How to sleep: The FIVE scary signs you’re not asleep for long enough REVEALED

Sleep is essential for growing muscle, repairing tissue, and synthesising hormones, among other functions, according to the National Sleep Foundation.

It is recommended adults between the ages of 26 and 64 get between seven and nine hours a night, while those over 65 need between seven and eight.

However, according to a recent study, Britons are not getting anywhere near enough sleep.

Research by Aviva Health Insurance, published earlier this year, found that 38 per cent of adults in the UK - approximately 20 million people - are falling short on the shut-eye.

“Sleep deprivation can cause harm to your body in the short term,” warned Hope Bastine, psychologist and SIMBA Sleep’s ‘Think Well Sleep Well’ ambassador.

“Over time, it can lead to chronic health problems and negatively impact your quality of life.”

She revealed the five health concerns that could be caused by a lack of snooze time.

Colds and flu

Not clocking up the hours asleep could leave you with a weakend immune system.

“When you’re asleep, your immune system produces protective cytokines and infection-fighting antibodies and cells,” said Bastine.

“It uses these to fend off foreign substances like bacteria and viruses. 

“At the same time, these cytokines and other protective substances also help you sleep, giving the immune system more energy to defend against illness. 

“If you’re not getting enough sleep, your immune system doesn’t have the same chance to rebuild its forces.  Studies show that if you don’t get enough sleep, it’s more likely that your body won’t be able to fend off invaders. 

“It may also take you longer to recover from illness.”

Problems getting pregnant

A lack of sleep could also cause fertility issues if you are a man.

“Men who get too little sleep may be damaging their fertility,” explained Bastine.

A 2013 study by the University of Southern Denmark discovered that young men who experienced disturbed sleep had sperm counts that were over a quarter lower than their counterparts who slept more.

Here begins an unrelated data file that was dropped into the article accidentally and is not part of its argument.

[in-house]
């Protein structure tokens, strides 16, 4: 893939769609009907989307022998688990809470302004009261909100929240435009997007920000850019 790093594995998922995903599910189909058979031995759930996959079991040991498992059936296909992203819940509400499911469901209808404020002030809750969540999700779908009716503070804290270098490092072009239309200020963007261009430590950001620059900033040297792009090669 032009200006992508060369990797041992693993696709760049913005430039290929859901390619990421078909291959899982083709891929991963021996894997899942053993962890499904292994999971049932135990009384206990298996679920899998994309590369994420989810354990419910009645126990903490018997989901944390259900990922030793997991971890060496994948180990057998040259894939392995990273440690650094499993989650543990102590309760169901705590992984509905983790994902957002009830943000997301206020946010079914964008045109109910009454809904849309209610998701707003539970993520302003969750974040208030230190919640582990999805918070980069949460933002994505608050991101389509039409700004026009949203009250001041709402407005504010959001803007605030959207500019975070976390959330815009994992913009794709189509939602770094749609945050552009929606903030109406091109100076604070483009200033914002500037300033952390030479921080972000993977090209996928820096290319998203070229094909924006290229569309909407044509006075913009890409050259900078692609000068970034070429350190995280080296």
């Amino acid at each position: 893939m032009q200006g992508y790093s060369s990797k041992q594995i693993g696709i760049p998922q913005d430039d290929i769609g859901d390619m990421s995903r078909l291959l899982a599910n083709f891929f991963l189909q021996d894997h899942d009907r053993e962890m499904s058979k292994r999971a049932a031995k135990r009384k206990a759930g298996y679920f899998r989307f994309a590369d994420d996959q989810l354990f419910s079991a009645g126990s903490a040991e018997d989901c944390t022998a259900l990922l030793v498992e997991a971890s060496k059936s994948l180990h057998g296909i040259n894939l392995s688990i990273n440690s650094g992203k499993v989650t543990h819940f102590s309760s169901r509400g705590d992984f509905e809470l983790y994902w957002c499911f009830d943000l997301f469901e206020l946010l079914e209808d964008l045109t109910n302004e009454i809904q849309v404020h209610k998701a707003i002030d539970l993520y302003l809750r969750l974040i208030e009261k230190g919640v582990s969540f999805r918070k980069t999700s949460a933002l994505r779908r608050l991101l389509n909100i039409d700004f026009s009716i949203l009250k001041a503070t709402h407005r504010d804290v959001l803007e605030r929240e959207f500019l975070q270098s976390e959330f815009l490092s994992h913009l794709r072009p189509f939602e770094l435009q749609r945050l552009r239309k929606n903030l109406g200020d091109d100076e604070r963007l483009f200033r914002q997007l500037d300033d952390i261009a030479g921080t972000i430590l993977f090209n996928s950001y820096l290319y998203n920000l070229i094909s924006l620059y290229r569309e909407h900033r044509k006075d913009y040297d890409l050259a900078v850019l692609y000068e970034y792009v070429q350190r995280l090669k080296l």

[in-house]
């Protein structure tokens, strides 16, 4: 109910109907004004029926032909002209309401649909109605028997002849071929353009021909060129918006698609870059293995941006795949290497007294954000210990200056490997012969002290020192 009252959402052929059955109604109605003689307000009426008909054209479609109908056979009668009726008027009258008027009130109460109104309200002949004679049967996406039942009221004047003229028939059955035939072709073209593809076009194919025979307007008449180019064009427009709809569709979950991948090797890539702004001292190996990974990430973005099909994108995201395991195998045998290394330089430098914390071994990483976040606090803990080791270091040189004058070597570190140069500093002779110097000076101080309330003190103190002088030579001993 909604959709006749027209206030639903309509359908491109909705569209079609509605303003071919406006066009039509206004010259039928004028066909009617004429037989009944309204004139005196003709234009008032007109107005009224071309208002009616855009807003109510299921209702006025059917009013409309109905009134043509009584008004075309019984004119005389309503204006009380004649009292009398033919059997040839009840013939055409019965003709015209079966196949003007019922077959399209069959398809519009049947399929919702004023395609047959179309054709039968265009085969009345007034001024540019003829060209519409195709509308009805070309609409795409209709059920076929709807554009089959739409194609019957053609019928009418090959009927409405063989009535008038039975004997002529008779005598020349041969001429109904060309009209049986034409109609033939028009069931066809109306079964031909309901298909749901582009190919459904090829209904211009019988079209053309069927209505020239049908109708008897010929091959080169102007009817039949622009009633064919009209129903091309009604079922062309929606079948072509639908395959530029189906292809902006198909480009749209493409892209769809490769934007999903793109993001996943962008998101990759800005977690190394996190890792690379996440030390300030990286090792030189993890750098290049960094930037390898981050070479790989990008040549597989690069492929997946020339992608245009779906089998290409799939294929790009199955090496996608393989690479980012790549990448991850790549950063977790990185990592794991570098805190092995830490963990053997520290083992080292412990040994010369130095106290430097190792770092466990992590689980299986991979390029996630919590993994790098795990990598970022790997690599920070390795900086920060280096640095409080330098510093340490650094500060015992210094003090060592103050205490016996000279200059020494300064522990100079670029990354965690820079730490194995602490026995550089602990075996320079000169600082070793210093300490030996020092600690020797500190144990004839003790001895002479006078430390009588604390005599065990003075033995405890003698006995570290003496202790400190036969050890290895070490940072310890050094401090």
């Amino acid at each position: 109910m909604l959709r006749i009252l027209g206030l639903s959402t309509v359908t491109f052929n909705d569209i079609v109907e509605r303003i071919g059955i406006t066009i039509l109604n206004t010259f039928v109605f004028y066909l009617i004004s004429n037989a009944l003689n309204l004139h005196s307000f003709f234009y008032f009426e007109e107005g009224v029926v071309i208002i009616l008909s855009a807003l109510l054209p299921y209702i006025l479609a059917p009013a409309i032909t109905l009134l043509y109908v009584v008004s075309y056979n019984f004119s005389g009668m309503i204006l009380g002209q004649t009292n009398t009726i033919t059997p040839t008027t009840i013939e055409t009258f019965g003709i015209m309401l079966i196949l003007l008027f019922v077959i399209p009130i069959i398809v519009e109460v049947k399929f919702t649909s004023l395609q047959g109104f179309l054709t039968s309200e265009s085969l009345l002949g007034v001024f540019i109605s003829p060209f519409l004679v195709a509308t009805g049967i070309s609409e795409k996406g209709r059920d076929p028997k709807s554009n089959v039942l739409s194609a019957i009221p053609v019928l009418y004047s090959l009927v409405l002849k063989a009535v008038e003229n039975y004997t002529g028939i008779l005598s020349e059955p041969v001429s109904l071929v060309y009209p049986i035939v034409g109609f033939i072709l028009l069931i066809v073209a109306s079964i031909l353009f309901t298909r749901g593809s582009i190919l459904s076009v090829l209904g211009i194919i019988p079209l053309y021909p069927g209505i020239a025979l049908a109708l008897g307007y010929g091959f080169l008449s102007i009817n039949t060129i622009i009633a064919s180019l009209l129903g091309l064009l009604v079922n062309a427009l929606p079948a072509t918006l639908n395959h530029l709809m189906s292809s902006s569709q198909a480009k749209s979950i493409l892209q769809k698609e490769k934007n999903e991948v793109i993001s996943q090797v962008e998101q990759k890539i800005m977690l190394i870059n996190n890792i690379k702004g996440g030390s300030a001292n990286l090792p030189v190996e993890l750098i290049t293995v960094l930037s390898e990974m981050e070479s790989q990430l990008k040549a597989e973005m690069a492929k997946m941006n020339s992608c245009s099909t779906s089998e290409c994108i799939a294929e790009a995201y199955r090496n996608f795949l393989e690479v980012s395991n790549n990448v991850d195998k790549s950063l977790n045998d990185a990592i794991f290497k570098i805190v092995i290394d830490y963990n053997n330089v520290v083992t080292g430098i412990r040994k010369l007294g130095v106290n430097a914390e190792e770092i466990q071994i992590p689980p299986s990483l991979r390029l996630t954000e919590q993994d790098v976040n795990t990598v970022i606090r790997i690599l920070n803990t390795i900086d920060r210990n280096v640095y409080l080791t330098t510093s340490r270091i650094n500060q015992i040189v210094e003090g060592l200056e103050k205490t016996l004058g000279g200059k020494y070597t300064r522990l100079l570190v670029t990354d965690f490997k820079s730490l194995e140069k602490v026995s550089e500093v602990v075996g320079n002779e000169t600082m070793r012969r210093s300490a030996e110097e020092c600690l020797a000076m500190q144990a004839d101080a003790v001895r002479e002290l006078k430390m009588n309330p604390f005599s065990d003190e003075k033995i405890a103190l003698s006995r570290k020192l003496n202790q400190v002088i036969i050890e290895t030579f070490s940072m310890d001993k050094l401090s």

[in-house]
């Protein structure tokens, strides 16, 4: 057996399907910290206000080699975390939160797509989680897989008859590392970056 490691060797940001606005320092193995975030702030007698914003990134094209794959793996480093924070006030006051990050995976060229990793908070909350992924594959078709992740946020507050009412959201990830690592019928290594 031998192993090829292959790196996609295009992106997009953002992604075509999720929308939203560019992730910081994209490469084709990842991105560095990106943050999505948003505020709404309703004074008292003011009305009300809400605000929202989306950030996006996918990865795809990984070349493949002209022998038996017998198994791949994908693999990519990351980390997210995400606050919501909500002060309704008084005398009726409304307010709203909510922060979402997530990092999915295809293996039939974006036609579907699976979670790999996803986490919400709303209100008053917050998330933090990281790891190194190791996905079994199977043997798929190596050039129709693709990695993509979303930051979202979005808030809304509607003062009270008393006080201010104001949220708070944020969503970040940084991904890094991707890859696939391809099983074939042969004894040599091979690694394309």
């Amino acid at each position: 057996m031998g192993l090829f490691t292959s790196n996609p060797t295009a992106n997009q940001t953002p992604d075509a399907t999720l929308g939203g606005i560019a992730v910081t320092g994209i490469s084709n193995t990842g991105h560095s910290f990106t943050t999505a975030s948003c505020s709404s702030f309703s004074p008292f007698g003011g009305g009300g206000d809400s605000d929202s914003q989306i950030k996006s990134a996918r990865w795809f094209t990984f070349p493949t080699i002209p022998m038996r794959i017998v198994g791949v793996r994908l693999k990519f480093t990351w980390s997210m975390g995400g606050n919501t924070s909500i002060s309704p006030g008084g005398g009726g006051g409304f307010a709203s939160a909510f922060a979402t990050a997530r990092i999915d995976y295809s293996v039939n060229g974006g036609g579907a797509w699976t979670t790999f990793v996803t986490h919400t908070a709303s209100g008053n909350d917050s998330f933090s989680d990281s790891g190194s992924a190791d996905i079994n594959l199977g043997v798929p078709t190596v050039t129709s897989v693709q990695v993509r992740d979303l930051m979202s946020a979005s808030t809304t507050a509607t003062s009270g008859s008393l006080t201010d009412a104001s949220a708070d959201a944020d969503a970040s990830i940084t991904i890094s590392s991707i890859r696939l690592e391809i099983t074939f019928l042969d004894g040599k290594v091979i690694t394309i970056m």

She added: “Those who suffered disturbed sleep with less than six hours a night also had lower sperm quality.”

Sleep deprivation can affect women’s fertility too.

“A special hormone called leptin affects ovulation,” she said.

“Women need adequate sleep for proper leptin production. When leptin production is compromised, menstrual cycles can be disrupted.”

High blood pressure

Hypertension affects 16 million in the UK, and can raise your risk of stroke and heart failure - and not enough sleep may be to blame.

“People who are sleep deprived may be at higher risk of developing high blood pressure or worsening existing high blood pressure,” said Bastine. 

“It's thought that sleep assists your blood regulate stress hormones and helps your nervous system to remain healthy. 

“Over time, a lack of sleep could hurt your body's ability to regulate stress hormones, leading to high blood pressure.”

Affects your skin health

Sleep deprivation could have an ageing effect on skin, noted Bastine.

She explained: “Studies have shown sleep deprivation could cause your skin to age faster. 

“A good night's sleep can aid good skin health because when you’re sleep-deprived, your body makes more of the stress hormone cortisol. 

“Increased levels of cortisol can lead to heightened stress and inflammation in the body, harming your skin’s quality.”

Inflammation can in turn speed up the breakdown of collagen and hyaluronic acid, the molecules that give the skin its glow.

Weight gain

If you’re struggling to control your weight, it may be as simple as just spending more time in bed.

“The amount of rest you get each night doesn’t only affect your mood and productivity the next day,” explained Bastine.

“Researchers have found that sleep loss can also affect the basic metabolic functions. 

“A lack of sleep can slow down the metabolism contributing to weight management issues.”